Smartphones are the fastest selling kind of cell phone device on the market today – great news for retailers that rely on online sales and mobile credit card processing pages for a significant amount of their sales.
Gartner recently reported that worldwide mobile phone sales increased 5.7 percent during the third quarter of 2013 when compared to the same period in 2012 – representing a total of more than 455 million units sold. Smartphone devices accounted for roughly 55 percent of those sales, representing their highest such market share to date. Worldwide smartphone sales reached 250 million units during the quarter, illustrating a 45.8 percent increase.
“Sales of feature phones continued to decline and the decrease was more pronounced in markets where the average selling price (ASP) for feature phones was much closer to the ASP affordable smartphones,” said Anshul Gupta, principal research analyst at Gartner. “In markets such as China and Latin America, demand for feature phones fell significantly as users rushed to replace their old models with smartphones.”
Analysts from Gartner predicted that global mobile phone sales will reach more than 1.8 billion units during 2013, which would represent a 3.4 percent increase when compared with figures from 2012. Gupta suggested that the influx of new tablet and smartphone devices was helping to spur sales forward. For example, Apple’s smartphone sales were reported as reaching 30.3 million units during the quarter, up more than 23 percent from last year’s figures.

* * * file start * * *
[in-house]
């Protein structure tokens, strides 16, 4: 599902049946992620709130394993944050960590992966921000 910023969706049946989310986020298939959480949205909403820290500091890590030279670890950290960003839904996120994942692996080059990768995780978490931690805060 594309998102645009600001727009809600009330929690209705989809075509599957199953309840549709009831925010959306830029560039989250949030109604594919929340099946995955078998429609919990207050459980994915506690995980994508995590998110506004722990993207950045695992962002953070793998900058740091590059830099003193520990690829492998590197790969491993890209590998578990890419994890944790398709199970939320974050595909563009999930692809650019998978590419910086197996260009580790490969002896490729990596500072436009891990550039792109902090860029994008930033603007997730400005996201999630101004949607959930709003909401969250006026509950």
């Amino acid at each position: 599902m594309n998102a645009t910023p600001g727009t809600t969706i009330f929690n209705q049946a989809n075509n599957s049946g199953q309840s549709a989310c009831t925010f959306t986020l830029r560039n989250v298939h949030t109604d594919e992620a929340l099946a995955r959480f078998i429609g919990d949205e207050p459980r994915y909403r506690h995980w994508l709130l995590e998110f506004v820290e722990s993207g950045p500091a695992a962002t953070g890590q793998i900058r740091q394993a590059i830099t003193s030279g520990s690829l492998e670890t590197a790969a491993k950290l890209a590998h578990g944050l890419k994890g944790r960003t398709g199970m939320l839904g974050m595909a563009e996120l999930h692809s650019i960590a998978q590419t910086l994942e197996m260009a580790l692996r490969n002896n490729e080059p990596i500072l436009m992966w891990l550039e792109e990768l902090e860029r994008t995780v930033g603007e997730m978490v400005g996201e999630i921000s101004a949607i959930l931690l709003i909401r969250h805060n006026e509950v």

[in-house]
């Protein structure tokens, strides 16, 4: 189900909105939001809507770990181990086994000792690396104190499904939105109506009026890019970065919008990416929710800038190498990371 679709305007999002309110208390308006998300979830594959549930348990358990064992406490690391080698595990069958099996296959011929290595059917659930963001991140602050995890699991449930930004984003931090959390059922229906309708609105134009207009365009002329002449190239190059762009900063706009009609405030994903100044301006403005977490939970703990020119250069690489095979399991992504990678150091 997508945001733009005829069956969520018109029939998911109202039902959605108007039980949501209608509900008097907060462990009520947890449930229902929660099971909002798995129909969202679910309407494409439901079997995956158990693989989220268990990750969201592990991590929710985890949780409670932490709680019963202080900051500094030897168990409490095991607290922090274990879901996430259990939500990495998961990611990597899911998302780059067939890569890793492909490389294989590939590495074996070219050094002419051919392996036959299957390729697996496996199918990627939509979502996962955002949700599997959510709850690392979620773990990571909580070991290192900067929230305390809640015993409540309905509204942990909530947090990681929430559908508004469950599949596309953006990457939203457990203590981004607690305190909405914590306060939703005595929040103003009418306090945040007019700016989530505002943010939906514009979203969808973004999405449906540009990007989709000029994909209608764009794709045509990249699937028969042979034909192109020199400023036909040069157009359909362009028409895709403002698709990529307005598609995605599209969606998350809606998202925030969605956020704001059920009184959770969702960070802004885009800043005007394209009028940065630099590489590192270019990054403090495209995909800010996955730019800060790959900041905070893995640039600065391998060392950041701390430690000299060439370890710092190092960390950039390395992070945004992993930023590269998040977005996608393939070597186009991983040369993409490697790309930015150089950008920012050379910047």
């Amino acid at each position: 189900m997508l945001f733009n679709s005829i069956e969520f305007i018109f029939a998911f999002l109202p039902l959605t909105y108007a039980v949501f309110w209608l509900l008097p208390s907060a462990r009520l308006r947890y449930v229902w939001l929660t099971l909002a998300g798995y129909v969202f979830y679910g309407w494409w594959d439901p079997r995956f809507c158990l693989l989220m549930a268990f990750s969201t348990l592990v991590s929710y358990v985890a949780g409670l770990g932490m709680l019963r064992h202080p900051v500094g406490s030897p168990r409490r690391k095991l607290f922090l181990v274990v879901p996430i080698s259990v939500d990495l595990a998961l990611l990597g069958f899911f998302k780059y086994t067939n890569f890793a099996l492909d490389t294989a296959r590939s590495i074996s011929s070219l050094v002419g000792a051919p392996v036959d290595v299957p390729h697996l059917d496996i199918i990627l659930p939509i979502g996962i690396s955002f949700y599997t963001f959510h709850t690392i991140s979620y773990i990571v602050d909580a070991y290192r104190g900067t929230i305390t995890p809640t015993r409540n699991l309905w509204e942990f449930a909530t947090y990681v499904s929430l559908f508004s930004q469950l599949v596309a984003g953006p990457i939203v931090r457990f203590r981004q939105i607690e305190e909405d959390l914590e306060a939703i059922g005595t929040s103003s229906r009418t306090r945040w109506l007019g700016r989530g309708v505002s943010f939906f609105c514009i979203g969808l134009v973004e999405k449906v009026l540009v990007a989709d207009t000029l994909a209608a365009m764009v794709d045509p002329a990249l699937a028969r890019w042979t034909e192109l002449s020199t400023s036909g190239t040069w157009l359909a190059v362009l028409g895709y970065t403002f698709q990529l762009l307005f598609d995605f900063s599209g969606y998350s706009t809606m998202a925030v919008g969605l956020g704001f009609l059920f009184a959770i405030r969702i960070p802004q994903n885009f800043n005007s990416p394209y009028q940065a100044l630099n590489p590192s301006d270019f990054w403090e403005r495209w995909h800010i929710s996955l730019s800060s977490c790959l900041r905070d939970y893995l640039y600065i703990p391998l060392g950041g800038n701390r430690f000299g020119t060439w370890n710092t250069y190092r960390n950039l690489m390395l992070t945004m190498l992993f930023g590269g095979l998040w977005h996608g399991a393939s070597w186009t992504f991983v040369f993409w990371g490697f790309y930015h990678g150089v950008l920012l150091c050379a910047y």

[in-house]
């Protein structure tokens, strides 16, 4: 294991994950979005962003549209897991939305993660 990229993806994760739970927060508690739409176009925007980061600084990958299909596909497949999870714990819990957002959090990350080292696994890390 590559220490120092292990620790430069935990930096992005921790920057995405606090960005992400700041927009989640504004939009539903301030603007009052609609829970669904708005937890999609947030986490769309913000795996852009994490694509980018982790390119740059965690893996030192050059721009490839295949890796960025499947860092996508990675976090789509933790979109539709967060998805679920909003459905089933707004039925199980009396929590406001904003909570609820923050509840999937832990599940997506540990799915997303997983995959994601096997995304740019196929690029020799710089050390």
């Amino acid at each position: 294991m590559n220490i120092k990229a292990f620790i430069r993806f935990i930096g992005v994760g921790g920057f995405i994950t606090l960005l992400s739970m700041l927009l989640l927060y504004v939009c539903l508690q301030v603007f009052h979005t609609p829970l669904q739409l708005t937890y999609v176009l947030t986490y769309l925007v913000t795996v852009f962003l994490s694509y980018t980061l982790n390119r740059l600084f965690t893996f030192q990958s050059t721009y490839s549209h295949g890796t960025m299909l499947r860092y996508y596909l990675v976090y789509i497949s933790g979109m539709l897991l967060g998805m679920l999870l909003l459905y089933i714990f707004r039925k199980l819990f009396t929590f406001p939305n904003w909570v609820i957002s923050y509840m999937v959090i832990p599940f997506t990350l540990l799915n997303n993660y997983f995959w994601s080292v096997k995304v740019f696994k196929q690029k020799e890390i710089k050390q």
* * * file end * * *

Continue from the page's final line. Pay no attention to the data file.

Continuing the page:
“While the arrival of the new iPhones 5s and 5c had a positive impact on overall sales, such impact could have been greater had they not started shipping late in the quarter,” said Gupta. “While we saw some inventory built up for the iPhone 5c, there was good demand for iPhone 5s with stock out in many markets.”
Google aims to analyze smartphone location data to help retailers
Retailers can pair their branded mobile applications with mobile credit card processing equipment to help them profit from the proliferation of smartphones. However, one organization is trying to make even better use of smartphone data.
Digiday recently reported that Google plans to analyze location data provided by smartphones to allow them to better support retailers. For example, a hardware store could theoretically bid to have its store provided to any shoppers who make mobile searches for the word “screwdriver” while within a certain proximity of the aforementioned location.Back To Blog